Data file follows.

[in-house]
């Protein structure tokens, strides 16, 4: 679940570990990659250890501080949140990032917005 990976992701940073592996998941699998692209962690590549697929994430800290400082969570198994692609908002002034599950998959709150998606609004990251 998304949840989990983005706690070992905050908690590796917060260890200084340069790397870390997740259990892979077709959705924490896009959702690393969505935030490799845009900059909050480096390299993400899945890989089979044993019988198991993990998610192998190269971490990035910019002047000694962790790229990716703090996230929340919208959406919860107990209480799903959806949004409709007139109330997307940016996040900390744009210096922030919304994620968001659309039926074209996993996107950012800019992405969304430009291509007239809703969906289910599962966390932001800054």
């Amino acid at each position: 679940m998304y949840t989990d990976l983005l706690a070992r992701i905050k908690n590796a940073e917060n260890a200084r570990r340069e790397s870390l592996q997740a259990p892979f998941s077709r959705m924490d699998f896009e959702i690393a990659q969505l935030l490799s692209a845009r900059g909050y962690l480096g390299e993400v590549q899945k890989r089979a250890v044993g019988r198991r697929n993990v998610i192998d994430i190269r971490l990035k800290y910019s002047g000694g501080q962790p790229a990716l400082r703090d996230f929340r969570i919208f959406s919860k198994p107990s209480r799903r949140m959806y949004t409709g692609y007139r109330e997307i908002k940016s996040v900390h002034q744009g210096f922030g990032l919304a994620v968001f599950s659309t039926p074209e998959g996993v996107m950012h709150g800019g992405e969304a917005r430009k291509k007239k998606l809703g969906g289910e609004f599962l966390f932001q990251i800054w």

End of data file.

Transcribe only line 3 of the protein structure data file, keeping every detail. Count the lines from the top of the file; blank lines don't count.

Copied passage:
């Amino acid at each position: 679940m998304y949840t989990d990976l983005l706690a070992r992701i905050k908690n590796a940073e917060n260890a200084r570990r340069e790397s870390l592996q997740a259990p892979f998941s077709r959705m924490d699998f896009e959702i690393a990659q969505l935030l490799s692209a845009r900059g909050y962690l480096g390299e993400v590549q899945k890989r089979a250890v044993g019988r198991r697929n993990v998610i192998d994430i190269r971490l990035k800290y910019s002047g000694g501080q962790p790229a990716l400082r703090d996230f929340r969570i919208f959406s919860k198994p107990s209480r799903r949140m959806y949004t409709g692609y007139r109330e997307i908002k940016s996040v900390h002034q744009g210096f922030g990032l919304a994620v968001f599950s659309t039926p074209e998959g996993v996107m950012h709150g800019g992405e969304a917005r430009k291509k007239k998606l809703g969906g289910e609004f599962l966390f932001q990251i800054w």